Jonny Russell MA
PhD-researcher Universiteit Leiden, Egyptologie
Let op: Deze lezing is in het Engels!
Ancient Egyptian medical texts are notoriously difficult to translate. Past editions of these texts viewed their contents from a Western point of view, seeking to identify anatomical, disease, and treatment classifications which are recognizable to a modern audience. From this, Egyptologists attempted to qualify Egyptian healing techniques and theory as a historical precursor to what is found in Graeco-Roman Medicine (notably Hippocratic and Galenic traditions). Outside of Egyptology, this idea is firmly rejected; one reason being that the Egyptian medical texts are highly esoteric, magical, and ultimately too devoid of reason to have made a significant impact on Classical Philosophy. Both sides of this current debate are problematic; they both analyse the Egyptian papyri from a Western (or Classical) ‘lens’. How do we regain Egyptian notions of human physiology and healthcare from an emic perspective?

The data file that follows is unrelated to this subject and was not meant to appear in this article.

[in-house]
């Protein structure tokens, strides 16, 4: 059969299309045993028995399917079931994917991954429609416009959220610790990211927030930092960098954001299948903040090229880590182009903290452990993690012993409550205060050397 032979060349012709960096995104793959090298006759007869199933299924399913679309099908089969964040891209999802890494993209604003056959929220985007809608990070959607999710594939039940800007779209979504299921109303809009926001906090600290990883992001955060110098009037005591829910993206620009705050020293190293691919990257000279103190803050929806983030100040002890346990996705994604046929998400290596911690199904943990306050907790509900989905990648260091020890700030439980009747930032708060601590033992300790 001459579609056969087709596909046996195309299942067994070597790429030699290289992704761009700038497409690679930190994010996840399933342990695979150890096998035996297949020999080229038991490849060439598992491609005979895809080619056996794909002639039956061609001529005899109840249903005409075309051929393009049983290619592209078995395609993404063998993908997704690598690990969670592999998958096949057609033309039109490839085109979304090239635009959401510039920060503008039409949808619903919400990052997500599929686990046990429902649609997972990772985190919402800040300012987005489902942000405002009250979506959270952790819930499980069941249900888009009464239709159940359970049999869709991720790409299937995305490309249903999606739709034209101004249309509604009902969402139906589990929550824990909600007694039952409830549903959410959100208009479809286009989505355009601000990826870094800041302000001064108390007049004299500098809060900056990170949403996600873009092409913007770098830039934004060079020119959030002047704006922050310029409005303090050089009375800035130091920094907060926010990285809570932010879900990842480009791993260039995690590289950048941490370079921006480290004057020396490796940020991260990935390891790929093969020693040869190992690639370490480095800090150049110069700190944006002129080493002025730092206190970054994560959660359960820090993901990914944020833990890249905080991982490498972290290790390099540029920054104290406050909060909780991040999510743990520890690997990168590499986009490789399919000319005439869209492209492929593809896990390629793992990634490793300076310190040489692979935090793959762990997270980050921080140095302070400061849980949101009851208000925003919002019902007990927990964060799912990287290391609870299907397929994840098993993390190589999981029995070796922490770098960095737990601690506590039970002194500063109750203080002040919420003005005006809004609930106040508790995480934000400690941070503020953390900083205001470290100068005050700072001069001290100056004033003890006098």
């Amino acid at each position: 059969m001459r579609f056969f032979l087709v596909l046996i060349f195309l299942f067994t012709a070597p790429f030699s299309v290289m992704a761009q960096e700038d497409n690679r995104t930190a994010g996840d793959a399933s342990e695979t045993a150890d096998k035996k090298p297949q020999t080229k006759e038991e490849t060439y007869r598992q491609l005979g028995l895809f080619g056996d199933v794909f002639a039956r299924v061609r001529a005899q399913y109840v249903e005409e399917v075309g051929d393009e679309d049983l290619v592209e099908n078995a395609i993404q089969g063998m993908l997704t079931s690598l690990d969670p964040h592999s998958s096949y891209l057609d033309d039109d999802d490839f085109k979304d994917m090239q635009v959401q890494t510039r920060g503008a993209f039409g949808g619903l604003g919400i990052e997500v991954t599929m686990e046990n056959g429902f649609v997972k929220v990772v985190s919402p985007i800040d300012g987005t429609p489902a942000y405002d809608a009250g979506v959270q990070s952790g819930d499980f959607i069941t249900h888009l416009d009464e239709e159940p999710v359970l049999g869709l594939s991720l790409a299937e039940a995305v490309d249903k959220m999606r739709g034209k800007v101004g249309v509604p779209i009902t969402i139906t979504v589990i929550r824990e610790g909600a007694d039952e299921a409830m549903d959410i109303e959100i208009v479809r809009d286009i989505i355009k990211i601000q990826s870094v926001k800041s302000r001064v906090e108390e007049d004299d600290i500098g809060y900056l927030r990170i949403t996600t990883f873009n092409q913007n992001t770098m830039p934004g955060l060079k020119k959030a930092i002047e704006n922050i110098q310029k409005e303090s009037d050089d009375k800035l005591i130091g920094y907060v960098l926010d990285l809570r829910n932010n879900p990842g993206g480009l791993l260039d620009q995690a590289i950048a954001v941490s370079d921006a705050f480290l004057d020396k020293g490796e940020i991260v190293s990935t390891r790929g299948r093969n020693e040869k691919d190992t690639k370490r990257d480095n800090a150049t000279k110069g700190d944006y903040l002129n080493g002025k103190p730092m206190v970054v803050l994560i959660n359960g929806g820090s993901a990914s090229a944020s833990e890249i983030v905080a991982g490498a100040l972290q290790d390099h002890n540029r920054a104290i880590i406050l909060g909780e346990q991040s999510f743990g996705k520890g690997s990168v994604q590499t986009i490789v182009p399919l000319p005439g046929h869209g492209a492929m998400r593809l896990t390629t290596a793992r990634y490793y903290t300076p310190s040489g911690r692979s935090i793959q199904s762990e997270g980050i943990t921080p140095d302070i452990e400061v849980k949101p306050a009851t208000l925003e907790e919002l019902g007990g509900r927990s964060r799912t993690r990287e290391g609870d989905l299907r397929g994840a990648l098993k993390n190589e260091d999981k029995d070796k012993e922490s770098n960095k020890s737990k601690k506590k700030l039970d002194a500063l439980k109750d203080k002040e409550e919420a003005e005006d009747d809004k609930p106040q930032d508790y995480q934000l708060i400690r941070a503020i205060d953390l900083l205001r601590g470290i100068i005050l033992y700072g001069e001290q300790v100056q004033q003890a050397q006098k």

This talk will outline how the ancient Egyptians perceived the workings of the human body through an examination of the Ebers Papyrus – the largest medical document to have survived from Ancient Egypt (dating to 1550 BCE). Rather than seeking to equate our modern understandings of human anatomy and physiology with those of the ancient Egyptians, the presentation will demonstrate how it is possible to extract ancient perceptions of physiology and disease causation from prescriptions which provide limited information. This paper not only challenges current interpretations of the anatomical focus of remedies, it reconsiders the methods for attempts to historically contextualise the Egyptian healing traditions.